The constitutional court of Portugal has turned down a bill approved by parliament earlier this year to decriminalize the euthanasia of terminally-ill patients, saying that it threatened the principle of “inviolability of life”.
Seven out of the top court’s panel of 12 judges, including the head of the Constitutional Court Joao Caupers, voted against approving the legislation on Monday.
Caupers pointed out that the conditions under which medically-assisted death stops being a punishable offense must be “clear, precise, predictable and controllable” – a bar the court said the legislation had failed to reach.
In late January, the Portuguese parliament passed a bill to allow people over 18 to ask for assistance in dying if they were terminally-ill and suffered from “lasting” and “unbearable” pain, while also being deemed mentally fit to be able to make a conscious decision on euthanasia.
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In their decision, the judges effectively agreed with the country’s President Marcelo Rebelo, who had forwarded the legislation to the constitutional court for review due to it containing what he called “excessively undefined concepts.”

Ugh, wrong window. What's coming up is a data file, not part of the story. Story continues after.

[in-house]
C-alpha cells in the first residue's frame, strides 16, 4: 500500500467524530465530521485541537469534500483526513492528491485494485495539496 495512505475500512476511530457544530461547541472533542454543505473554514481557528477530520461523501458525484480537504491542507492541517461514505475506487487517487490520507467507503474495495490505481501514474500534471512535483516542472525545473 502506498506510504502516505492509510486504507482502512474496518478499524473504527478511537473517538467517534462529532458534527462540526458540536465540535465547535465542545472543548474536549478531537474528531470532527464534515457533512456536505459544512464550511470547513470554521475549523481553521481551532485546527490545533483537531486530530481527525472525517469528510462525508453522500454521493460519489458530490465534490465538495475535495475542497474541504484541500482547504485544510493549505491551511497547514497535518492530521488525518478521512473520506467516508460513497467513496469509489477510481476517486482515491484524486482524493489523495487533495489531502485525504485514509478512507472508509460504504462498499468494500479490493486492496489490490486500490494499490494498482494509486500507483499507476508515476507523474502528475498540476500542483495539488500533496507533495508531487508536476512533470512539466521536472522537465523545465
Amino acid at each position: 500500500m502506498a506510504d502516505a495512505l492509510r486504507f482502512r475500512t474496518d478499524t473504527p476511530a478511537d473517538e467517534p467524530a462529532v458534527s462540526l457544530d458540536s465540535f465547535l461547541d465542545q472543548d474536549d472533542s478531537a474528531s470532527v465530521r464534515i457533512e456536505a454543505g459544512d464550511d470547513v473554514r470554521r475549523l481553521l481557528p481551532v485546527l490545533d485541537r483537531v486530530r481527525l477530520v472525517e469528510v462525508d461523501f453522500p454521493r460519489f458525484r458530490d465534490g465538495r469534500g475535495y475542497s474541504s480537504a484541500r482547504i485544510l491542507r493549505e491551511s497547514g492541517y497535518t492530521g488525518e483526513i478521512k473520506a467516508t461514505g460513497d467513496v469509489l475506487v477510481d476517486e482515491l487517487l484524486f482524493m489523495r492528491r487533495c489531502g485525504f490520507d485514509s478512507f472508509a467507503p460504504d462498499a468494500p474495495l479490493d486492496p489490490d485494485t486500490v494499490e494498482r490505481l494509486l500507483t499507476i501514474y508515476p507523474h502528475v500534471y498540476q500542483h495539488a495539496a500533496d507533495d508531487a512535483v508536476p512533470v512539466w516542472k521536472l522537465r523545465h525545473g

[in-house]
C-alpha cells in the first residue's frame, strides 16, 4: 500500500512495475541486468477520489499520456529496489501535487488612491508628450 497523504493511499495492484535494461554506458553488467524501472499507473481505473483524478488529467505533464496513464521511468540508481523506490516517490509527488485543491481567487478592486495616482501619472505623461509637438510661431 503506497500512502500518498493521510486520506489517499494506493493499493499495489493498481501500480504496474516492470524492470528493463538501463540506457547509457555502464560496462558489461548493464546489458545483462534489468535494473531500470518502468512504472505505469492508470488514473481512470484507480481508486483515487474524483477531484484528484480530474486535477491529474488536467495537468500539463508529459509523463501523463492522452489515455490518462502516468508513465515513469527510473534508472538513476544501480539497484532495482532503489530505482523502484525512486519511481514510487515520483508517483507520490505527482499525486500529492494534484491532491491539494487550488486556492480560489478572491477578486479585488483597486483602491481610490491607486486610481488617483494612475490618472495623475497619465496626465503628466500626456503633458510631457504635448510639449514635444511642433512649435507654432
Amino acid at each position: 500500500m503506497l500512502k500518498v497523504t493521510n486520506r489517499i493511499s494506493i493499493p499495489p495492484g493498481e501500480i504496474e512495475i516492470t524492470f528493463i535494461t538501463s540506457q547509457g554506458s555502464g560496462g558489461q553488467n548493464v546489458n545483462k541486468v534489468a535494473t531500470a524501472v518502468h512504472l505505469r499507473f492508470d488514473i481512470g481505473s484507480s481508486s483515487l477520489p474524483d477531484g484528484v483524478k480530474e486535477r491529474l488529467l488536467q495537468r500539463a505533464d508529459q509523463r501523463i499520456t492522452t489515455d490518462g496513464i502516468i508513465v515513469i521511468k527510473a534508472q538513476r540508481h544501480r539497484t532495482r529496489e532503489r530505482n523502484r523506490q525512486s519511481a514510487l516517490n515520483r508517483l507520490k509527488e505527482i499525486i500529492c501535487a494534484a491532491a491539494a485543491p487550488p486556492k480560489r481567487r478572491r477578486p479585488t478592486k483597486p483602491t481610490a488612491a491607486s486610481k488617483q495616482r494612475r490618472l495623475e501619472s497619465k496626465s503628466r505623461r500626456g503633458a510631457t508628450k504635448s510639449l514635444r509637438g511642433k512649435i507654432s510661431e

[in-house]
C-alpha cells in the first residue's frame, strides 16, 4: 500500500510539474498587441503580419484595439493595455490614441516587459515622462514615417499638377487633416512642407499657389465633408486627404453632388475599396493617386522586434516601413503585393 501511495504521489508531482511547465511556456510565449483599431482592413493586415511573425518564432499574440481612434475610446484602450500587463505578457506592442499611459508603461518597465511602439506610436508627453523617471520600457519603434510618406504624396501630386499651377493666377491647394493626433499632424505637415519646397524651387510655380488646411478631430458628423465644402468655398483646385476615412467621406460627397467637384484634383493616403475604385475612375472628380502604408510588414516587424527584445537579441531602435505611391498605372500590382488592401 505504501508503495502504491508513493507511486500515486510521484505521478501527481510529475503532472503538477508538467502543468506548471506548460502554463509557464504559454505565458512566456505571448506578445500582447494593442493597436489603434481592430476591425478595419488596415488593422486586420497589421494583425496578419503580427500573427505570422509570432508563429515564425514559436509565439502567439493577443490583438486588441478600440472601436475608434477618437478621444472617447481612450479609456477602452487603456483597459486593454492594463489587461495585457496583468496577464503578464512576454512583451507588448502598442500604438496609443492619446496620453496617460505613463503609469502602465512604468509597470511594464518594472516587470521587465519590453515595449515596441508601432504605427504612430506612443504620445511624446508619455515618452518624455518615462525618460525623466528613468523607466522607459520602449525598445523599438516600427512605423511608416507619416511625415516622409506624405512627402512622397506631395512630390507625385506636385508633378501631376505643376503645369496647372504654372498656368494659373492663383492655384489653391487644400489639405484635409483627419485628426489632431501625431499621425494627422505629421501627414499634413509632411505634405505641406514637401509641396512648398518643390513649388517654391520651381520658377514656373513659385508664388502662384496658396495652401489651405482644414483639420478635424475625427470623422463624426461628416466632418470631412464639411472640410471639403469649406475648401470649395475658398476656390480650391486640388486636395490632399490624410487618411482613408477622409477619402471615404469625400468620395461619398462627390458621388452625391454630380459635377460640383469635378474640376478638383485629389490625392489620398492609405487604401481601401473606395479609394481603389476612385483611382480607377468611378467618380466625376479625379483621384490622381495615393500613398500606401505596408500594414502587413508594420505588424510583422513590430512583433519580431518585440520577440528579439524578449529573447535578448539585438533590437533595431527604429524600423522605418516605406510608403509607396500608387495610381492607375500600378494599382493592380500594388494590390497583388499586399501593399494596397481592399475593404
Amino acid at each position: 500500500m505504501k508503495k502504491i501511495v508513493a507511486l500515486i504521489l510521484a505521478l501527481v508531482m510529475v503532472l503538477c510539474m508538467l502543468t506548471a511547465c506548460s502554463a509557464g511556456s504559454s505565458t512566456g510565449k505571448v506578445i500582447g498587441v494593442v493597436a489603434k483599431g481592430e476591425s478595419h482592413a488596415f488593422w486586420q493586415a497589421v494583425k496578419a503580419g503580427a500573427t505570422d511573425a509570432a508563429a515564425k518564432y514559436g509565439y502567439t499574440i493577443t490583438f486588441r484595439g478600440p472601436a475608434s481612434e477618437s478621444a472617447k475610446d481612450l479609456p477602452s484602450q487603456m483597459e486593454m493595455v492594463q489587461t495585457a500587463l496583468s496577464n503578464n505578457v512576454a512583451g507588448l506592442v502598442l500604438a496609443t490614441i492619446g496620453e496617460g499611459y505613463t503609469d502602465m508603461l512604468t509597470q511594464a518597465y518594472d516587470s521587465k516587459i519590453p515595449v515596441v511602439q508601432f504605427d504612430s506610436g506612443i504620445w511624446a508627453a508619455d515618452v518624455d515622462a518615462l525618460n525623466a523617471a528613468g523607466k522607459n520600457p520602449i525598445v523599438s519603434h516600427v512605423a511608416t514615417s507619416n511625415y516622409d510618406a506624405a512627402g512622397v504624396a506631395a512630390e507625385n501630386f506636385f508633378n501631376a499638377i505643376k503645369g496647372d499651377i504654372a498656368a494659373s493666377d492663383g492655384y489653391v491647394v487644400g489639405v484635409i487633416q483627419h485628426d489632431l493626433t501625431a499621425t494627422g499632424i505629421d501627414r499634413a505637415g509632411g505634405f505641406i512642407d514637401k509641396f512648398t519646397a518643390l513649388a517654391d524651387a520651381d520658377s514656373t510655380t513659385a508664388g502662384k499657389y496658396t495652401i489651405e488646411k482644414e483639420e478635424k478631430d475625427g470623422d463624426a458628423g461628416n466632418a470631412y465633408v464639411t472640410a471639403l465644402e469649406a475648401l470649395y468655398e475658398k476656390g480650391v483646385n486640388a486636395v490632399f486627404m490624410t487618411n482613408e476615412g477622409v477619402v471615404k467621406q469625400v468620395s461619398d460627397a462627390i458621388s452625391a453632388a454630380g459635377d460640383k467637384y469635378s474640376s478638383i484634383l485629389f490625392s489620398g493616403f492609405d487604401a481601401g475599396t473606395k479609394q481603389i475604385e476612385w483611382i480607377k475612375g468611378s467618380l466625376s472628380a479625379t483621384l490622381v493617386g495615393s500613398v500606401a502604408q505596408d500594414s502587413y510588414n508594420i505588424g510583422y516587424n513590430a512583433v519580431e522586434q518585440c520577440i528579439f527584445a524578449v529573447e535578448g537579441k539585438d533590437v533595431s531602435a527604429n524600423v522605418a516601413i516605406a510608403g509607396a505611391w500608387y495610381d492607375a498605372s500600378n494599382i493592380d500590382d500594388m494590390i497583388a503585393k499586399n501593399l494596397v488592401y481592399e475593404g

However, the ruling doesn’t mean that the door to euthanasia has been shut completely in Portugal. MPs now have the opportunity to rework the bill to address the concerns of the Constitutional Court and present it to the president again.
In his comments on Monday, Judge Caupers also pointed out that “the right to live can’t be transformed into a duty to live under any circumstances,” expressing belief that there are ways to overcome the court’s objections through legislative and political means.
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In December, neighboring Spain approved a euthanasia law, joining EU members the Netherlands, Belgium and Luxembourg. Assisted suicide is also legal in Switzerland, Canada, New Zealand and several US states.
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